Saturday, November 20, 2010
TEDx for high school students near you
Parents worry about what their kids are doing online or in their free time. We hear a lot about the concerns over the internet, social media and the access to strangers online. But, we are just beginning to figure out some of the extraordinary opportunities for growth that all of these new tools can offer.
Now if you've never heard of TED conferences, it's time to learn. TED stands for technology, entertainment and design, and even the AARP website encourages participation. It's for everyone. TED's slogan is "ideas worth sharing" and their website, TED.com, is loaded with over 700 ingenious performances, talks,pitches, patents, and ideas that range all over the encyclopedia of human experience across the globe.
Today I had the singular pleasure of seeing my daughters, Alice and Daphne Taranto, and their friend and creative partner, Zoe Kestan, present their magazine/website/blog/twitter page/facebook phenomenon called FAD at a TED conference sponsored by their school, Horace Mann in Riverdale, NY. FAD magazine stands for FashionArtDesign and is an entirely student run enterprise. They were joined by other hard-working passionate kids who are making extraordinary contributions to culture and making the world a better, richer place.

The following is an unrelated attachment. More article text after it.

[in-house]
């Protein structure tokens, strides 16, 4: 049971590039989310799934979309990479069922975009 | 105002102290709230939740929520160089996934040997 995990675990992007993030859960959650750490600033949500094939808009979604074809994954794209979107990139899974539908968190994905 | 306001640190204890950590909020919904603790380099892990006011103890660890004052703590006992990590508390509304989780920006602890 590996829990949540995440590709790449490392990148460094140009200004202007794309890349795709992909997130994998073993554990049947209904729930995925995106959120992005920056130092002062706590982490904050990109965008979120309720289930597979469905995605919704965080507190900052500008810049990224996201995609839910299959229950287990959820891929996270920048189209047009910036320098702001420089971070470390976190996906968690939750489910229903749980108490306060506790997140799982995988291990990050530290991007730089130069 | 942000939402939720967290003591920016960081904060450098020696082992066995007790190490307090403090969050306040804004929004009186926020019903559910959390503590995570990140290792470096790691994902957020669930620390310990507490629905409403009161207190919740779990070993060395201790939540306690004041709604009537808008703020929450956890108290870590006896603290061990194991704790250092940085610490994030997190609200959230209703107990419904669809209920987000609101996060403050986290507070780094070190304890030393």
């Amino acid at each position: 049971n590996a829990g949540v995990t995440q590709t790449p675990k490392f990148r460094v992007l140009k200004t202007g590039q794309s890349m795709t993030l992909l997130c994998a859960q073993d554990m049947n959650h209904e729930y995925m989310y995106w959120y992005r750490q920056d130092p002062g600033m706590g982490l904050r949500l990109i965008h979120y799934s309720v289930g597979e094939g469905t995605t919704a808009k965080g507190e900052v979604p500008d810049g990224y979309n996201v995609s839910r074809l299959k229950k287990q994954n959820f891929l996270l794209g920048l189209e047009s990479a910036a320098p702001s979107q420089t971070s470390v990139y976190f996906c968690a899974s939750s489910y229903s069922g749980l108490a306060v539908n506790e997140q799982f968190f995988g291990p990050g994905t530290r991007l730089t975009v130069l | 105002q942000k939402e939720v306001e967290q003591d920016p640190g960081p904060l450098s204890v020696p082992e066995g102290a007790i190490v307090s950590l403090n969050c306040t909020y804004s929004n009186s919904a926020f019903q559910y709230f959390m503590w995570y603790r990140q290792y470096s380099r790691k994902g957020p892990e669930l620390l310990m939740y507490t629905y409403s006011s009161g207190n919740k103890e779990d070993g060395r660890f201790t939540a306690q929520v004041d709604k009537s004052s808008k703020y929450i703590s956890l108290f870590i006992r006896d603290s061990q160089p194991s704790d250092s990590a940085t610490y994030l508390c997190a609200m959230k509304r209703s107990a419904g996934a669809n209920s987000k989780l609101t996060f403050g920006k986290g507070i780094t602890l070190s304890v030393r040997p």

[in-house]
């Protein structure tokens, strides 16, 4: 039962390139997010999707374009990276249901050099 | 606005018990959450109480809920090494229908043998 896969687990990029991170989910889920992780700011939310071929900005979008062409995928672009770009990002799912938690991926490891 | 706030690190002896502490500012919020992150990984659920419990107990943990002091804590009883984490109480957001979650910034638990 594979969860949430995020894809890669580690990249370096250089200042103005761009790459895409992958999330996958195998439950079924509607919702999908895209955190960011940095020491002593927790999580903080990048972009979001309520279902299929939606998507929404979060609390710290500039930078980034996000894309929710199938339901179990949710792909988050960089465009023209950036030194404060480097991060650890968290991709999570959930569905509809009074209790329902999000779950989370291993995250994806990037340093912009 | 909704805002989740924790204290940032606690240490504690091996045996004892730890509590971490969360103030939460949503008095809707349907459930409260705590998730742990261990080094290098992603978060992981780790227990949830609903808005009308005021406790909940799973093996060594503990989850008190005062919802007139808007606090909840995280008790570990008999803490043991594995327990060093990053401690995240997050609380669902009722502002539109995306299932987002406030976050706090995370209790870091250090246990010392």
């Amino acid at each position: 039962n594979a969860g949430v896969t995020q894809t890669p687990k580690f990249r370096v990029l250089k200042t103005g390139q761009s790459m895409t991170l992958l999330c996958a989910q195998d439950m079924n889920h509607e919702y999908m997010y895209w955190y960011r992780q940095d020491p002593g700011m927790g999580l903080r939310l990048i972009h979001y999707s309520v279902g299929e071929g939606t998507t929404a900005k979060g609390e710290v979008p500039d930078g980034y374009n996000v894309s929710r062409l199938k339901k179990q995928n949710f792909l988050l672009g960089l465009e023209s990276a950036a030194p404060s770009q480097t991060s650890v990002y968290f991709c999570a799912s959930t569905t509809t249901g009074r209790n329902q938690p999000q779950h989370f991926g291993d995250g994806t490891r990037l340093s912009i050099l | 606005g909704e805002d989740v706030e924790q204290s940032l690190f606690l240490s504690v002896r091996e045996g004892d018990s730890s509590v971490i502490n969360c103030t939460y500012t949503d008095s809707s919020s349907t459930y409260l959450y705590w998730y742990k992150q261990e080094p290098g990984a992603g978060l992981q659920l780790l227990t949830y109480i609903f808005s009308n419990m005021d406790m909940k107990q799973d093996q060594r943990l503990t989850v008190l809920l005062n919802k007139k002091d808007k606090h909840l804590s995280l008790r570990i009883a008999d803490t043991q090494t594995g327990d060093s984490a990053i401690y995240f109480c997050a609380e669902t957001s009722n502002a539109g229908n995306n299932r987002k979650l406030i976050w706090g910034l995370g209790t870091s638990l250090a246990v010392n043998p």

This TED conference, called TEDx because it is entirely locally run and organized, had five New York City schools participating. The format included the celebrated TED style of short talks, performances and demonstrations, two TEDTalks videos (including JK Rawling from her 2008 Harvard commencement address--perfect on the day after the release of the latest Harry Potter movie); and bias free programming--a stipulation for licensure and use of the TED name.
Other impressive presentations included a student's performance of classical Indian dance followed by an extraordinary video of wheelchair "bound" dancers performing in India where she worked last summer. Four young men presented their latest apps for smartphones of which they have sold over 100, 000 to Apple's App Store online. Another student presented his Zawadi by Youth, a student-run microfinance program which is funding small-scale entrepreneurs in the developing world and teaching NYC students about small business in emerging countries. Closer to home, Chelsea Dale, from Fieldston School, presented her program, On Giants' Shoulders, a mentoring program for privileged high school seniors who mentor weekly through Skype contact with younger students in the East Bronx.
All in all these students were an inspiring mix of passion, hard work, creativity, ingenuity, and risk-taking. Their ability to fearlessly embrace the world at large by wedding technology to compassion is impressive. Let's hope that more schools and teachers like Dr Jeff Weitz at Horace Mann will organize and sponsor these programs and motivate high school students to pursue their passions and learn the value of sharing great ideas and the arduous but rewarding process of going from idea to product.
TED logo from timothyzhu.wordpress.com